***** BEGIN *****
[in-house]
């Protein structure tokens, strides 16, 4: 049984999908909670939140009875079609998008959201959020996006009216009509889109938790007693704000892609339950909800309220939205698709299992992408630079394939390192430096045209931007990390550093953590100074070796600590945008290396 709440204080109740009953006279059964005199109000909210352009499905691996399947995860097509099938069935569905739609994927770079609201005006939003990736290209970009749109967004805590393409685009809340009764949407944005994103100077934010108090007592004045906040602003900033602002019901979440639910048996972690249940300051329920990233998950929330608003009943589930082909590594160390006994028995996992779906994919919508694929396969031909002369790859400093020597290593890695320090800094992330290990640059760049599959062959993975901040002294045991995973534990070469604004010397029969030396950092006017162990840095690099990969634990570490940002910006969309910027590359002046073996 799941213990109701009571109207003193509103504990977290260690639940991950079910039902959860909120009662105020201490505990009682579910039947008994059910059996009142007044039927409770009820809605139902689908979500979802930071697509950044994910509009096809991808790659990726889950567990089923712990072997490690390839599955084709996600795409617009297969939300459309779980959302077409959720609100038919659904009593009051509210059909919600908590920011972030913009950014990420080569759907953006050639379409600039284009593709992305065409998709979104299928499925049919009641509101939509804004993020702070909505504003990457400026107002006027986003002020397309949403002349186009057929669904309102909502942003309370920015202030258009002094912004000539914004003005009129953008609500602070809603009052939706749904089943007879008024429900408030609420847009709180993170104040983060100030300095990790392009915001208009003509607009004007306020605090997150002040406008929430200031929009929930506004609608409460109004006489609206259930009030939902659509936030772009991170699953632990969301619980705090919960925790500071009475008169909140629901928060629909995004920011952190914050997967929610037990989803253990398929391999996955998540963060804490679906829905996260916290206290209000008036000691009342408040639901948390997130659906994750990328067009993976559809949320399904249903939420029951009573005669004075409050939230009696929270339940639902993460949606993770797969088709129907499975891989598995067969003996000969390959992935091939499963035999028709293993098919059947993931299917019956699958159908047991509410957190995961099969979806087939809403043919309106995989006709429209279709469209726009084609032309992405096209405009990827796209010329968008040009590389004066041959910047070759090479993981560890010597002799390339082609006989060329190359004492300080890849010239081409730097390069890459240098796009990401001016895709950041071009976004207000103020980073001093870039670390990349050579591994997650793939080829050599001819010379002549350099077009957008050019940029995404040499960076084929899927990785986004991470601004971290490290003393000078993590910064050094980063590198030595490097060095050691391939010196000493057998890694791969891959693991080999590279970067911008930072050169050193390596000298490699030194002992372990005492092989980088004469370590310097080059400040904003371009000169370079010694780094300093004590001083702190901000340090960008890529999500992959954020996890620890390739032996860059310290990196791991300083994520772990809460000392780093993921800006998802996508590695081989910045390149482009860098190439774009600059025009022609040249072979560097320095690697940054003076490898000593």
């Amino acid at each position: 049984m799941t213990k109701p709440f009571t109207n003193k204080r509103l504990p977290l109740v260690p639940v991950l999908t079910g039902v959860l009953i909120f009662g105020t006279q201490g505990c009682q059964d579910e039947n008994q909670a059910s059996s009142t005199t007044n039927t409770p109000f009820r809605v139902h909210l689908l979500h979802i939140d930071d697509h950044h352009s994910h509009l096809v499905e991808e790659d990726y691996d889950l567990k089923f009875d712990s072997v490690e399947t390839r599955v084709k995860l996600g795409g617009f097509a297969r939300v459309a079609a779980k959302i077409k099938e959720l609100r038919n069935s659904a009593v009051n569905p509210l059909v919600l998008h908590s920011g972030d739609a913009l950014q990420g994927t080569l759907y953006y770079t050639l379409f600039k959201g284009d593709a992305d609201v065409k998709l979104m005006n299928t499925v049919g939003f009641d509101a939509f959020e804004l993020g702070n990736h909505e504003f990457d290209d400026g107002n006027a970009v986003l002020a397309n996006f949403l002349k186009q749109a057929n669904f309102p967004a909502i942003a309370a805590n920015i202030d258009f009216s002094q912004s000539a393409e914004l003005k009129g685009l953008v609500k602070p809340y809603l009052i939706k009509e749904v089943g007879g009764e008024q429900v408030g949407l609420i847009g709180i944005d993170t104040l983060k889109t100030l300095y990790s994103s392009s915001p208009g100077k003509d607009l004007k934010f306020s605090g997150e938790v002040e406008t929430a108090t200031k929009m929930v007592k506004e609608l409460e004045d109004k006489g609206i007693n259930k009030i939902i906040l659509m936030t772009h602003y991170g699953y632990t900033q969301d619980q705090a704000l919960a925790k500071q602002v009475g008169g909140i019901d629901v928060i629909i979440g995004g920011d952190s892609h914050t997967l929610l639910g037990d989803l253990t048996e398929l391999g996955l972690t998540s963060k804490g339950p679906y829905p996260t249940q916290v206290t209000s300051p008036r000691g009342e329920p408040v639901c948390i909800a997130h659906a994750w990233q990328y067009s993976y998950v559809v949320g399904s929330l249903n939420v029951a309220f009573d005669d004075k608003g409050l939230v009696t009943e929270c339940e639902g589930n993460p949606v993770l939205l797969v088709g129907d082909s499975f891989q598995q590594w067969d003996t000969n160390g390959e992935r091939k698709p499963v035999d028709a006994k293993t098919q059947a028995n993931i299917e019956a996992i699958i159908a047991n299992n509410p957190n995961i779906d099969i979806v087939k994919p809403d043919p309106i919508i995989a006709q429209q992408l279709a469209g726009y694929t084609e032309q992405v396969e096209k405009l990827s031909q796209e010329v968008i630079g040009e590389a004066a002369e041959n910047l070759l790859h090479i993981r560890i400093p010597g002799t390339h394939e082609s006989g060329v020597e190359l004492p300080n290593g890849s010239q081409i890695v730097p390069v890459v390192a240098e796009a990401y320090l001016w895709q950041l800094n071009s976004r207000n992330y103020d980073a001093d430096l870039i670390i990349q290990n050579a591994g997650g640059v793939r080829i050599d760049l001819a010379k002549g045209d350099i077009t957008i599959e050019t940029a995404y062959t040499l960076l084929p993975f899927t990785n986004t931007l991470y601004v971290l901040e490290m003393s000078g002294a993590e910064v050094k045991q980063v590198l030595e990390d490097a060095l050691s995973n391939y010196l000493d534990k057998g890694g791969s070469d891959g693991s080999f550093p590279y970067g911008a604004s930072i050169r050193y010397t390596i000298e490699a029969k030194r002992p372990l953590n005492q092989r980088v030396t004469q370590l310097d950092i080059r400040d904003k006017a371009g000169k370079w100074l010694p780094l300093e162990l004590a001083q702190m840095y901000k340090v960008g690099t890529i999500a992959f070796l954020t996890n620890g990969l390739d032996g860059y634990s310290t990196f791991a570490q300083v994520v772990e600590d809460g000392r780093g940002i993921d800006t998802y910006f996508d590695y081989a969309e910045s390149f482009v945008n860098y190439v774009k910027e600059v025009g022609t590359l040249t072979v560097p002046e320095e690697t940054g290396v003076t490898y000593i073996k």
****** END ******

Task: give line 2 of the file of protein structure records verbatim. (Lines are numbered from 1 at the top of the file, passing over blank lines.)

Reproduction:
């Protein structure tokens, strides 16, 4: 049984999908909670939140009875079609998008959201959020996006009216009509889109938790007693704000892609339950909800309220939205698709299992992408630079394939390192430096045209931007990390550093953590100074070796600590945008290396 709440204080109740009953006279059964005199109000909210352009499905691996399947995860097509099938069935569905739609994927770079609201005006939003990736290209970009749109967004805590393409685009809340009764949407944005994103100077934010108090007592004045906040602003900033602002019901979440639910048996972690249940300051329920990233998950929330608003009943589930082909590594160390006994028995996992779906994919919508694929396969031909002369790859400093020597290593890695320090800094992330290990640059760049599959062959993975901040002294045991995973534990070469604004010397029969030396950092006017162990840095690099990969634990570490940002910006969309910027590359002046073996 799941213990109701009571109207003193509103504990977290260690639940991950079910039902959860909120009662105020201490505990009682579910039947008994059910059996009142007044039927409770009820809605139902689908979500979802930071697509950044994910509009096809991808790659990726889950567990089923712990072997490690390839599955084709996600795409617009297969939300459309779980959302077409959720609100038919659904009593009051509210059909919600908590920011972030913009950014990420080569759907953006050639379409600039284009593709992305065409998709979104299928499925049919009641509101939509804004993020702070909505504003990457400026107002006027986003002020397309949403002349186009057929669904309102909502942003309370920015202030258009002094912004000539914004003005009129953008609500602070809603009052939706749904089943007879008024429900408030609420847009709180993170104040983060100030300095990790392009915001208009003509607009004007306020605090997150002040406008929430200031929009929930506004609608409460109004006489609206259930009030939902659509936030772009991170699953632990969301619980705090919960925790500071009475008169909140629901928060629909995004920011952190914050997967929610037990989803253990398929391999996955998540963060804490679906829905996260916290206290209000008036000691009342408040639901948390997130659906994750990328067009993976559809949320399904249903939420029951009573005669004075409050939230009696929270339940639902993460949606993770797969088709129907499975891989598995067969003996000969390959992935091939499963035999028709293993098919059947993931299917019956699958159908047991509410957190995961099969979806087939809403043919309106995989006709429209279709469209726009084609032309992405096209405009990827796209010329968008040009590389004066041959910047070759090479993981560890010597002799390339082609006989060329190359004492300080890849010239081409730097390069890459240098796009990401001016895709950041071009976004207000103020980073001093870039670390990349050579591994997650793939080829050599001819010379002549350099077009957008050019940029995404040499960076084929899927990785986004991470601004971290490290003393000078993590910064050094980063590198030595490097060095050691391939010196000493057998890694791969891959693991080999590279970067911008930072050169050193390596000298490699030194002992372990005492092989980088004469370590310097080059400040904003371009000169370079010694780094300093004590001083702190901000340090960008890529999500992959954020996890620890390739032996860059310290990196791991300083994520772990809460000392780093993921800006998802996508590695081989910045390149482009860098190439774009600059025009022609040249072979560097320095690697940054003076490898000593």